In the movie, “Hope Springs”, Meryl Streep plays a compliant, 30 years married woman who is longing to inject some romantic spirit into her life with her somewhat clueless curmudgeon of a husband, Tommy Lee Jones. While the movie probably doesn’t hold too much interest for the under 30 viewers, it probably hits closer to home with the middle-aged and older. I know how stereotypical it is for young people to be grossed out by the thought of their parents, or parents’ generation in general, being interested in romance, especially the physical side of it. That I have never had any difficulty realizing that romance can be rekindled among people who have been married many years, certainly long enough to have long since found themselves in a rut romantically, as well as not finding it surprising that older, even elderly, people could rediscover romance and sexual interest with an appropriate partner, is at least partly due to the fact that I grew up in Bradenton, Florida and that my dad was a minister. Bradenton always had a large group of retired citizens and, particularly, I remember Braden Castle, where small frame homes with minimum upkeep, set close together, divided only by carports, were filled with retired couples, mostly moving in from up north. These couples became close friends with each other and, as time passed, one person in each couple was eventually left widowed.
As these singles adjusted to their new lives, it was not unusual for romantic interest to spring up between a widow or widower. I well remember going with my dad to tie the knot for couples who were trying marriage yet again, after the death of their previous spouses. I remember how obvious it was that the bride and groom were in love, flirted with each other and were teased by their friends much the same as what I observed at the more typical weddings that Dad performed, where young people were getting married, with all the hope of a wonderful marital future. The friends of the widowed groom did the usual male to male teasing with sexual innuendo. Meanwhile the bride blushed and giggled as she and her friends talked about her truseau and as they teased her about what would happen on her wedding night. It was rather obvious to me that romance could be alive and well at any age. I’m never surprised that singles of any age could fall in love and I’m never surprised to encounter couples who’ve been married for decades, yet still have powerful romantic and sexual interest in each other. This was obviously true of my parents, from my youngest memories all the way through to the day Dad died.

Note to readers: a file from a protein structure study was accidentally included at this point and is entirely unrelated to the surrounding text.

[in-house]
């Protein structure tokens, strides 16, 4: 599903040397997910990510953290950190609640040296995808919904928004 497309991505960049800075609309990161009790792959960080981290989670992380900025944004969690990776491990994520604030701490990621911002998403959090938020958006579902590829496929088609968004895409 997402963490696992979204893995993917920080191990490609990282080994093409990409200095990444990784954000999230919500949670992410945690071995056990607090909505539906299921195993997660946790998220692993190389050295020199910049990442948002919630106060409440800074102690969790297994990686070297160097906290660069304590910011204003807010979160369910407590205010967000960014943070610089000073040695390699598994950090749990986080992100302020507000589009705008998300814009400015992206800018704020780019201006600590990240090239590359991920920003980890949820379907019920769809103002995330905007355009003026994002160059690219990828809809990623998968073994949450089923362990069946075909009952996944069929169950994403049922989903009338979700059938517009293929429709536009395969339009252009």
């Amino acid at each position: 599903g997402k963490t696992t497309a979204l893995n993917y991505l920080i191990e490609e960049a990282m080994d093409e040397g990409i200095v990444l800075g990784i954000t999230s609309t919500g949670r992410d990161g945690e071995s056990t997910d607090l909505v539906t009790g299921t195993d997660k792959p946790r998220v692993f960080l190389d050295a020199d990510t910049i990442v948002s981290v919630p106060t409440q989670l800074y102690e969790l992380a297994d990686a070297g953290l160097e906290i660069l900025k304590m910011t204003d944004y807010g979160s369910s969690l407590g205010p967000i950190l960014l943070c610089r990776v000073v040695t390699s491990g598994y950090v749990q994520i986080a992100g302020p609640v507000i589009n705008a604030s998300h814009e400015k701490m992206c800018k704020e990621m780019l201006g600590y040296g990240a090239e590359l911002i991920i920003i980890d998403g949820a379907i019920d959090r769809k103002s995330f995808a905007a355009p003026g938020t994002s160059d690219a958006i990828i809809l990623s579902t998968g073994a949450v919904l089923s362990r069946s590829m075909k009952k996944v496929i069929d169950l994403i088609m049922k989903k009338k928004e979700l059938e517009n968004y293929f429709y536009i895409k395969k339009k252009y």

I’ve worked with couples who have been married for many years, who long assumed that the romance and physical lovemaking were gone from the marriage, yet were able, rather like Kay and Arnold in the movie, to reignite their romantic interest in each other. An added plus to the time spent rediscovering the zest in their relationship was that, along the way, they got to know each other better than they ever had known each other, in various ways. While intimacy is frequently used with reference to physical intimacy, it is perhaps best understood as the degree to which you share yourself with another person, how fully you let yourself be known,rather than withholding or hiding, from the other person, significant parts of who you are, what you think, how you feel and what you want.
Fittingly,”Hope Springs” is a romantic comedy. I’ve long found that a key ingredient in budding romance, and certainly in re-creating romance, is a good sense of humor for each partner. You need to be able to not take yourself too seriously and to be able to extend to your partner the same generous acceptance. And it is infinitely better to be able to find humor in your partner’s oddities rather than gnashing your teeth about them.
It’s an interesting world.